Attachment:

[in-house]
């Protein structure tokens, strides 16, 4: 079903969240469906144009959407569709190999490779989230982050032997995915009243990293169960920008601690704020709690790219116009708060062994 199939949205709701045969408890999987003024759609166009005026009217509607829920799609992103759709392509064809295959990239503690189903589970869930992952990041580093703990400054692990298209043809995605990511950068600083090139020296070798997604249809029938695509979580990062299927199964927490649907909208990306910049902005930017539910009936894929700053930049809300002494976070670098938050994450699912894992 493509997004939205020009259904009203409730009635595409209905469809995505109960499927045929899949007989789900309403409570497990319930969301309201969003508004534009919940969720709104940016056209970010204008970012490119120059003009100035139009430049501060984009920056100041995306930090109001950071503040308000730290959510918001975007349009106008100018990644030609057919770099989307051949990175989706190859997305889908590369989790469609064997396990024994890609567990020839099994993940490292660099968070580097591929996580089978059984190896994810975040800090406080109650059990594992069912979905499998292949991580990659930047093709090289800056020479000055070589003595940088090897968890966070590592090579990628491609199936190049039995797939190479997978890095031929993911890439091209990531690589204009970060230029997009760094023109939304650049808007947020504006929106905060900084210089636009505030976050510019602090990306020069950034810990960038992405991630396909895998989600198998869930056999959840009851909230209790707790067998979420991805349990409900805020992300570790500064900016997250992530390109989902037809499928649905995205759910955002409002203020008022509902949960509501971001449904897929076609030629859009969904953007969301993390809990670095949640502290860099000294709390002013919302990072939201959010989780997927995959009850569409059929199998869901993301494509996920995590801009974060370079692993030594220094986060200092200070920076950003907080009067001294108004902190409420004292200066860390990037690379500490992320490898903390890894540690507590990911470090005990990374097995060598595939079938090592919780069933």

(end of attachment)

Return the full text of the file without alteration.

[in-house]
């Protein structure tokens, strides 16, 4: 079903969240469906144009959407569709190999490779989230982050032997995915009243990293169960920008601690704020709690790219116009708060062994 199939949205709701045969408890999987003024759609166009005026009217509607829920799609992103759709392509064809295959990239503690189903589970869930992952990041580093703990400054692990298209043809995605990511950068600083090139020296070798997604249809029938695509979580990062299927199964927490649907909208990306910049902005930017539910009936894929700053930049809300002494976070670098938050994450699912894992 493509997004939205020009259904009203409730009635595409209905469809995505109960499927045929899949007989789900309403409570497990319930969301309201969003508004534009919940969720709104940016056209970010204008970012490119120059003009100035139009430049501060984009920056100041995306930090109001950071503040308000730290959510918001975007349009106008100018990644030609057919770099989307051949990175989706190859997305889908590369989790469609064997396990024994890609567990020839099994993940490292660099968070580097591929996580089978059984190896994810975040800090406080109650059990594992069912979905499998292949991580990659930047093709090289800056020479000055070589003595940088090897968890966070590592090579990628491609199936190049039995797939190479997978890095031929993911890439091209990531690589204009970060230029997009760094023109939304650049808007947020504006929106905060900084210089636009505030976050510019602090990306020069950034810990960038992405991630396909895998989600198998869930056999959840009851909230209790707790067998979420991805349990409900805020992300570790500064900016997250992530390109989902037809499928649905995205759910955002409002203020008022509902949960509501971001449904897929076609030629859009969904953007969301993390809990670095949640502290860099000294709390002013919302990072939201959010989780997927995959009850569409059929199998869901993301494509996920995590801009974060370079692993030594220094986060200092200070920076950003907080009067001294108004902190409420004292200066860390990037690379500490992320490898903390890894540690507590990911470090005990990374097995060598595939079938090592919780069933």